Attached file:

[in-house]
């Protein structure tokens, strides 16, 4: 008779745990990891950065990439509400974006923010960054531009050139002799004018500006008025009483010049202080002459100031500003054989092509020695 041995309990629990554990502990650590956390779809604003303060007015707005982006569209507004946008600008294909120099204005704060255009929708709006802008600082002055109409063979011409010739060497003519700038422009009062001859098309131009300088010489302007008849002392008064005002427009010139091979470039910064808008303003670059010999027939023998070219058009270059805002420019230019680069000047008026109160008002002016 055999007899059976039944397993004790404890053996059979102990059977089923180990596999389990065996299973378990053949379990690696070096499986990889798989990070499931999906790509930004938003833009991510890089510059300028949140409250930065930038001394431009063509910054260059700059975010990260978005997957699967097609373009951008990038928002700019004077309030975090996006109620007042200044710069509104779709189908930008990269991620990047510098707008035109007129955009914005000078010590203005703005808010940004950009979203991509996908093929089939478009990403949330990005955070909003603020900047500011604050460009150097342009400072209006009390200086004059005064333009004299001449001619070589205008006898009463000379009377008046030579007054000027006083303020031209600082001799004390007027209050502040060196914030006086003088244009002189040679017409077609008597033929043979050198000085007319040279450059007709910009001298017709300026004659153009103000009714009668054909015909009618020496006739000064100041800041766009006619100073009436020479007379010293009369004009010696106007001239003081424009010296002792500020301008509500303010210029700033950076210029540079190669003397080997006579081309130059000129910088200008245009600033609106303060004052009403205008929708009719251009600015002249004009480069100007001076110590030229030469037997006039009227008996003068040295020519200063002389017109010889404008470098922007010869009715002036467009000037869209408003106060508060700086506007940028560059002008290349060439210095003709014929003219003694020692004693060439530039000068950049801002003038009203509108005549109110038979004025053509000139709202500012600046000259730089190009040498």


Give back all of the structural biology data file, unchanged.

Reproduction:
[in-house]
């Protein structure tokens, strides 16, 4: 008779745990990891950065990439509400974006923010960054531009050139002799004018500006008025009483010049202080002459100031500003054989092509020695 041995309990629990554990502990650590956390779809604003303060007015707005982006569209507004946008600008294909120099204005704060255009929708709006802008600082002055109409063979011409010739060497003519700038422009009062001859098309131009300088010489302007008849002392008064005002427009010139091979470039910064808008303003670059010999027939023998070219058009270059805002420019230019680069000047008026109160008002002016 055999007899059976039944397993004790404890053996059979102990059977089923180990596999389990065996299973378990053949379990690696070096499986990889798989990070499931999906790509930004938003833009991510890089510059300028949140409250930065930038001394431009063509910054260059700059975010990260978005997957699967097609373009951008990038928002700019004077309030975090996006109620007042200044710069509104779709189908930008990269991620990047510098707008035109007129955009914005000078010590203005703005808010940004950009979203991509996908093929089939478009990403949330990005955070909003603020900047500011604050460009150097342009400072209006009390200086004059005064333009004299001449001619070589205008006898009463000379009377008046030579007054000027006083303020031209600082001799004390007027209050502040060196914030006086003088244009002189040679017409077609008597033929043979050198000085007319040279450059007709910009001298017709300026004659153009103000009714009668054909015909009618020496006739000064100041800041766009006619100073009436020479007379010293009369004009010696106007001239003081424009010296002792500020301008509500303010210029700033950076210029540079190669003397080997006579081309130059000129910088200008245009600033609106303060004052009403205008929708009719251009600015002249004009480069100007001076110590030229030469037997006039009227008996003068040295020519200063002389017109010889404008470098922007010869009715002036467009000037869209408003106060508060700086506007940028560059002008290349060439210095003709014929003219003694020692004693060439530039000068950049801002003038009203509108005549109110038979004025053509000139709202500012600046000259730089190009040498």